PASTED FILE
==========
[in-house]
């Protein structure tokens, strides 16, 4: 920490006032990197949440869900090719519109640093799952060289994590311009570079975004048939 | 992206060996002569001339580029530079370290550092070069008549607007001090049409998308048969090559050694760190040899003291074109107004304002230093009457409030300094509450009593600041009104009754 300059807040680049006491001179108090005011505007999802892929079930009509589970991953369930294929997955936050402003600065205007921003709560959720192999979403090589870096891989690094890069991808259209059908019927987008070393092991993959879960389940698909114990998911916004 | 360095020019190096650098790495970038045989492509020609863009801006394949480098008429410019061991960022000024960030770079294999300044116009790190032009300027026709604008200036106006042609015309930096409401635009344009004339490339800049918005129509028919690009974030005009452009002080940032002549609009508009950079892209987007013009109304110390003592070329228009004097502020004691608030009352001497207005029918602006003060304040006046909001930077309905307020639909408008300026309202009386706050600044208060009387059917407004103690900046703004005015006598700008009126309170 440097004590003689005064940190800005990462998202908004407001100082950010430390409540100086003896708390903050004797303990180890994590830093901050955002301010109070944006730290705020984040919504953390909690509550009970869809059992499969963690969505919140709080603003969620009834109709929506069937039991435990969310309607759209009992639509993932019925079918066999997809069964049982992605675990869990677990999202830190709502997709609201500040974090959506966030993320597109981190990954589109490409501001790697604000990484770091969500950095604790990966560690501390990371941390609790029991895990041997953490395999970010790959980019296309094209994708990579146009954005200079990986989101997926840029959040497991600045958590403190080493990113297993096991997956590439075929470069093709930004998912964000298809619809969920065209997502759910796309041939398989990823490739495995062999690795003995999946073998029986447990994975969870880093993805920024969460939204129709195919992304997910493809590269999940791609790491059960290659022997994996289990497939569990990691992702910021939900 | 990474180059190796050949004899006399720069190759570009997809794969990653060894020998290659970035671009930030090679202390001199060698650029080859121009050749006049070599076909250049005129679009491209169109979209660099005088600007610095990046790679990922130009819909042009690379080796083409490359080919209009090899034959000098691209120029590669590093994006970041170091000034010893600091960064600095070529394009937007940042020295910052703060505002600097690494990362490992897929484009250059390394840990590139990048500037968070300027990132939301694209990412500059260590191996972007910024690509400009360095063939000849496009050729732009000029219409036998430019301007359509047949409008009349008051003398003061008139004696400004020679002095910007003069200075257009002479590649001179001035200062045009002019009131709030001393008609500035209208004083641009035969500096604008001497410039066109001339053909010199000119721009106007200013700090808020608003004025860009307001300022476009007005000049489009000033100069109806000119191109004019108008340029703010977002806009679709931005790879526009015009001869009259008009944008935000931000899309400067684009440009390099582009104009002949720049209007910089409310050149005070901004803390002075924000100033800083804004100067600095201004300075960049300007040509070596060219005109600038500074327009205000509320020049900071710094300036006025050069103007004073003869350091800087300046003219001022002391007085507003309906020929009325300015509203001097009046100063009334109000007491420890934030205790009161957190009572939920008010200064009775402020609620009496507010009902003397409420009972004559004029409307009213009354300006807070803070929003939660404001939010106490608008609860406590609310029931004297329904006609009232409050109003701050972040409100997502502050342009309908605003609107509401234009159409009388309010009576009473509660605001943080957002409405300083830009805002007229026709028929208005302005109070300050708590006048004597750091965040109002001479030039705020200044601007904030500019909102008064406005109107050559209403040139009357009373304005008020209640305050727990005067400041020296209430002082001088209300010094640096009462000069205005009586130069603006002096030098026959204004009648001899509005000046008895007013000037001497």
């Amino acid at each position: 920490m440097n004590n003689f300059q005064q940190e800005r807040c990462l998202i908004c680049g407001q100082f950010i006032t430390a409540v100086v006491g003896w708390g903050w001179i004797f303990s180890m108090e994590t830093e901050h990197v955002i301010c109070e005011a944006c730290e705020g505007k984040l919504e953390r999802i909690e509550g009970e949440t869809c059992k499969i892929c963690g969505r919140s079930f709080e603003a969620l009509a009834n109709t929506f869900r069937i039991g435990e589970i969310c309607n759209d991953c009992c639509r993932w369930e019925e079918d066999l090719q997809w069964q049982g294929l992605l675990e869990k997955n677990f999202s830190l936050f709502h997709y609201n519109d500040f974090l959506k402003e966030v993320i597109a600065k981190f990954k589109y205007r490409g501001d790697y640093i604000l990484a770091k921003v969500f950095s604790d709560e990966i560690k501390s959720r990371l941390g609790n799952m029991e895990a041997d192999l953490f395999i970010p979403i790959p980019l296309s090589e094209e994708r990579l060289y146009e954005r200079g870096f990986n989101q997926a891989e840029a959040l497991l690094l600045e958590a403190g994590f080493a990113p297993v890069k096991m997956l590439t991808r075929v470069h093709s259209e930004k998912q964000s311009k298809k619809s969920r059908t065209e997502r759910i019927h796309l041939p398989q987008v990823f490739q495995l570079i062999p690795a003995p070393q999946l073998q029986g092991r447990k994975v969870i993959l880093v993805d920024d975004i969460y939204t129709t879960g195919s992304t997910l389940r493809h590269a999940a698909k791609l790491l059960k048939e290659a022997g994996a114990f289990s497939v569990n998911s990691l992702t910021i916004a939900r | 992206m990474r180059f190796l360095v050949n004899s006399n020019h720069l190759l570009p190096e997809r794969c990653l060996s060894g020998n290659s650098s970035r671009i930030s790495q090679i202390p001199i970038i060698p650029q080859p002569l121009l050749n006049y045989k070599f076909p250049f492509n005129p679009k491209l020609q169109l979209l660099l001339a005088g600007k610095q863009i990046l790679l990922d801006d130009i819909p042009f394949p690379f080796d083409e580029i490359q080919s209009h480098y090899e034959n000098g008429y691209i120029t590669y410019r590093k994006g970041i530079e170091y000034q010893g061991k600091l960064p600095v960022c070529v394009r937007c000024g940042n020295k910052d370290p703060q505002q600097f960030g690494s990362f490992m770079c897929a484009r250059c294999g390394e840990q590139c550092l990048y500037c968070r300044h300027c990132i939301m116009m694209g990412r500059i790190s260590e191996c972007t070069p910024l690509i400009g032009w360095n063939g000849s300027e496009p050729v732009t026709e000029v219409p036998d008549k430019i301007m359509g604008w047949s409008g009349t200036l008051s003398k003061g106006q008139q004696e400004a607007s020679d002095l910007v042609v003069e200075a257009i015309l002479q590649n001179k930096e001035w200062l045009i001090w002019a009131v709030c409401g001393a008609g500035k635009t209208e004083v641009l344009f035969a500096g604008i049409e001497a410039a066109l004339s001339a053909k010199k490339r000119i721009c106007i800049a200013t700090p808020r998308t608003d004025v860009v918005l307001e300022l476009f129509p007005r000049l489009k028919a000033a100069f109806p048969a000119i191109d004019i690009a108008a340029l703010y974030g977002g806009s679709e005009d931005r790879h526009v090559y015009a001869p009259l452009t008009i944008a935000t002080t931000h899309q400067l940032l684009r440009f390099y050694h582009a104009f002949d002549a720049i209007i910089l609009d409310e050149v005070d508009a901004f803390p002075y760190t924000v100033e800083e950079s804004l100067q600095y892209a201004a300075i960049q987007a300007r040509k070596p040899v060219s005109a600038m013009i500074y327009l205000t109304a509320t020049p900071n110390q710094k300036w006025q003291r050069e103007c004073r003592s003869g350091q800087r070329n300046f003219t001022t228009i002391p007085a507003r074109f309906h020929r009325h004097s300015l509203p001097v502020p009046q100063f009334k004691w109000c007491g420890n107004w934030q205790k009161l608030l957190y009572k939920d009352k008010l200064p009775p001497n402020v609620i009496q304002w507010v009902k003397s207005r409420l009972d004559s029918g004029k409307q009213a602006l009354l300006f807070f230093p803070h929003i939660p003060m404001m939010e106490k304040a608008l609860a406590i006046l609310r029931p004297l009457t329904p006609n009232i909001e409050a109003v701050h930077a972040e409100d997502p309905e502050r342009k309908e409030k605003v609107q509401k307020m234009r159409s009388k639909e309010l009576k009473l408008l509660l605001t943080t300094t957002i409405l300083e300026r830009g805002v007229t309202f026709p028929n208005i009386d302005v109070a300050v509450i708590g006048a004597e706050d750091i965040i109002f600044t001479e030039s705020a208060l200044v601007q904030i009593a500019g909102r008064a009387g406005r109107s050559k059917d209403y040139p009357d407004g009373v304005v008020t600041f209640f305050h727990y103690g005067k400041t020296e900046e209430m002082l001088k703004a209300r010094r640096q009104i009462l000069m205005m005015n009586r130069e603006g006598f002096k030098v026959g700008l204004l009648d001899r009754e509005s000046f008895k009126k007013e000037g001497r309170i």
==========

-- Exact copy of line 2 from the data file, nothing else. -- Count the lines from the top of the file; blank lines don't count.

């Protein structure tokens, strides 16, 4: 920490006032990197949440869900090719519109640093799952060289994590311009570079975004048939 | 992206060996002569001339580029530079370290550092070069008549607007001090049409998308048969090559050694760190040899003291074109107004304002230093009457409030300094509450009593600041009104009754 300059807040680049006491001179108090005011505007999802892929079930009509589970991953369930294929997955936050402003600065205007921003709560959720192999979403090589870096891989690094890069991808259209059908019927987008070393092991993959879960389940698909114990998911916004 | 360095020019190096650098790495970038045989492509020609863009801006394949480098008429410019061991960022000024960030770079294999300044116009790190032009300027026709604008200036106006042609015309930096409401635009344009004339490339800049918005129509028919690009974030005009452009002080940032002549609009508009950079892209987007013009109304110390003592070329228009004097502020004691608030009352001497207005029918602006003060304040006046909001930077309905307020639909408008300026309202009386706050600044208060009387059917407004103690900046703004005015006598700008009126309170 440097004590003689005064940190800005990462998202908004407001100082950010430390409540100086003896708390903050004797303990180890994590830093901050955002301010109070944006730290705020984040919504953390909690509550009970869809059992499969963690969505919140709080603003969620009834109709929506069937039991435990969310309607759209009992639509993932019925079918066999997809069964049982992605675990869990677990999202830190709502997709609201500040974090959506966030993320597109981190990954589109490409501001790697604000990484770091969500950095604790990966560690501390990371941390609790029991895990041997953490395999970010790959980019296309094209994708990579146009954005200079990986989101997926840029959040497991600045958590403190080493990113297993096991997956590439075929470069093709930004998912964000298809619809969920065209997502759910796309041939398989990823490739495995062999690795003995999946073998029986447990994975969870880093993805920024969460939204129709195919992304997910493809590269999940791609790491059960290659022997994996289990497939569990990691992702910021939900 | 990474180059190796050949004899006399720069190759570009997809794969990653060894020998290659970035671009930030090679202390001199060698650029080859121009050749006049070599076909250049005129679009491209169109979209660099005088600007610095990046790679990922130009819909042009690379080796083409490359080919209009090899034959000098691209120029590669590093994006970041170091000034010893600091960064600095070529394009937007940042020295910052703060505002600097690494990362490992897929484009250059390394840990590139990048500037968070300027990132939301694209990412500059260590191996972007910024690509400009360095063939000849496009050729732009000029219409036998430019301007359509047949409008009349008051003398003061008139004696400004020679002095910007003069200075257009002479590649001179001035200062045009002019009131709030001393008609500035209208004083641009035969500096604008001497410039066109001339053909010199000119721009106007200013700090808020608003004025860009307001300022476009007005000049489009000033100069109806000119191109004019108008340029703010977002806009679709931005790879526009015009001869009259008009944008935000931000899309400067684009440009390099582009104009002949720049209007910089409310050149005070901004803390002075924000100033800083804004100067600095201004300075960049300007040509070596060219005109600038500074327009205000509320020049900071710094300036006025050069103007004073003869350091800087300046003219001022002391007085507003309906020929009325300015509203001097009046100063009334109000007491420890934030205790009161957190009572939920008010200064009775402020609620009496507010009902003397409420009972004559004029409307009213009354300006807070803070929003939660404001939010106490608008609860406590609310029931004297329904006609009232409050109003701050972040409100997502502050342009309908605003609107509401234009159409009388309010009576009473509660605001943080957002409405300083830009805002007229026709028929208005302005109070300050708590006048004597750091965040109002001479030039705020200044601007904030500019909102008064406005109107050559209403040139009357009373304005008020209640305050727990005067400041020296209430002082001088209300010094640096009462000069205005009586130069603006002096030098026959204004009648001899509005000046008895007013000037001497």